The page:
In the United States, 8.3% of the population has what we consider a costly disease—diabetes. Diabetes is both physically and financially costly. Physical complications include cardiovascular problems, such as heart disease and stroke, blindness, kidney disease, amputations, and nervous system disease. According to the American Diabetes Association, more than 1 in 10 health care dollars were spent directly on diabetes and its complications in the United States alone in 2012.
In honor of American Diabetes Month this November, we want to encourage everyone to ask themselves: Are there any changes I can make to prevent or delay diabetes?
How does exercise help? The concept of food being a fuel for our bodies is nothing new to most people. However, the body is selective of what type of fuel it uses depending on its activity level. When your body is at rest, it mostly relies on free fatty acids for energy release. However, as soon as you start to increase your activity, it uses a “premium” fuel source: a blend of fat, sugar (glucose), glucose stored in the muscles, and a small portion of amino acids. Thus, evidence shows that intense activity increases the body's use of glucose so it does not hang around in the blood.
Another fascinating effect of exercise is that produced by muscle contractions. Typically, when we think of how the body uses up blood glucose for energy, we think of insulin. Insulin is the hormone that helps the body use up glucose for energy. In Type 2 Diabetes, this hormone is either insufficiently produced or the body cannot use it correctly. Research shows that the muscle contractions produced during exercise help use up glucose without the help of insulin. Thus, exercise does not have to fully depend on insulin. With proper exercise, the body can use up blood glucose even if its insulin factory is closed or malfunctioned.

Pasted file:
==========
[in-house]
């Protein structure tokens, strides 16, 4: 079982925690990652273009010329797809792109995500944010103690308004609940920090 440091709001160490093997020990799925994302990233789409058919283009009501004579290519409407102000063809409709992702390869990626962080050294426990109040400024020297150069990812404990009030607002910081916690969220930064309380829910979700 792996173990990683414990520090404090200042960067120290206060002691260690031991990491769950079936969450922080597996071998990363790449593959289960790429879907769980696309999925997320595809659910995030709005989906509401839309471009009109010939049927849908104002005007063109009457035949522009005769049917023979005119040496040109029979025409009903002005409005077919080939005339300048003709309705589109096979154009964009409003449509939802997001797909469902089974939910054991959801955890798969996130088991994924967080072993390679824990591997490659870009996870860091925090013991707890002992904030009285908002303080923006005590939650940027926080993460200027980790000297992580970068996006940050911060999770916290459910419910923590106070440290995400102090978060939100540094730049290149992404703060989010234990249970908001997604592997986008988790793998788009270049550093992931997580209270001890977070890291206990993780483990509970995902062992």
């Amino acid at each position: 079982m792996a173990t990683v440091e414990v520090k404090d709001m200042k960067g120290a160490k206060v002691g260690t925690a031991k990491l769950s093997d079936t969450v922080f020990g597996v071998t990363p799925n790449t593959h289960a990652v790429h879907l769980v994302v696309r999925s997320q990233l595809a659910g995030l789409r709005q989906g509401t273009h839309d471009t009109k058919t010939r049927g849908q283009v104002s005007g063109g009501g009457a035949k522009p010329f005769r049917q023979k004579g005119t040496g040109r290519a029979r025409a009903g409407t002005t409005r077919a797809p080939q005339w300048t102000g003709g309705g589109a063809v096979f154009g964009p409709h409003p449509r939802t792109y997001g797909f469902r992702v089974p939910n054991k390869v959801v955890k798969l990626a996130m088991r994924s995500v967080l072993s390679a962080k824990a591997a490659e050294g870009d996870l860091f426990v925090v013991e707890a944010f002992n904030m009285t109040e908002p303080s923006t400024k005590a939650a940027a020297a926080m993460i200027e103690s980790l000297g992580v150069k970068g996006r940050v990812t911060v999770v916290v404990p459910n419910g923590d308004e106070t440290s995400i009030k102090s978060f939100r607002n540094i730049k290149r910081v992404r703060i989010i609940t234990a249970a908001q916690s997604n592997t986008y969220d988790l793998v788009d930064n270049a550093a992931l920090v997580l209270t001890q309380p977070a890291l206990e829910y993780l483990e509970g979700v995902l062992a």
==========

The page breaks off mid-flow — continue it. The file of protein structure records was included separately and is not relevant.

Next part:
Get and Stay Active
The American Diabetes Association and The American College of Sports Medicine released a joint position statement that physical activity remains the key to both managing and preventing Type 2 Diabetes. Researchers found that the risk of getting Type 2 Diabetes in high-risk populations was lowered 58% because of regular, physical activity with modest weight loss.
Vary your workout sessions! A combination of different forms of exercise, such as aerobic and resistance training, is proven to be more effective than using one method alone. Explore the range of different intensity exercises, from moderate walking to vigorous workouts, to improve fitness and reduce your risk. The more assorted your workout regime is, the easier it will be to stick to it.
All the research studies that were examined prior to issuing the joint statement supported the current recommendation for prevention of Type 2 Diabetes: 2.5 hours per week of moderate aerobic activity, which comes to about 30 minutes per day for 5 days per week. Keeping your custom workout regime is only half the fun. Try one of EnergyFirst's post-workout protein shake recipes, such as this basic recipe, to give your muscles the protein they need.
Physical Activity Remains Key to Preventing and Managing Type 2 Diabetes Exercise and Type 2 Diabetes: the American College of Sports Medicine and the American Diabetes Association: joint position statement executive summary, by Sheri R. Colberg and colleagues. Diabetes Care 33:2692–2696, 2010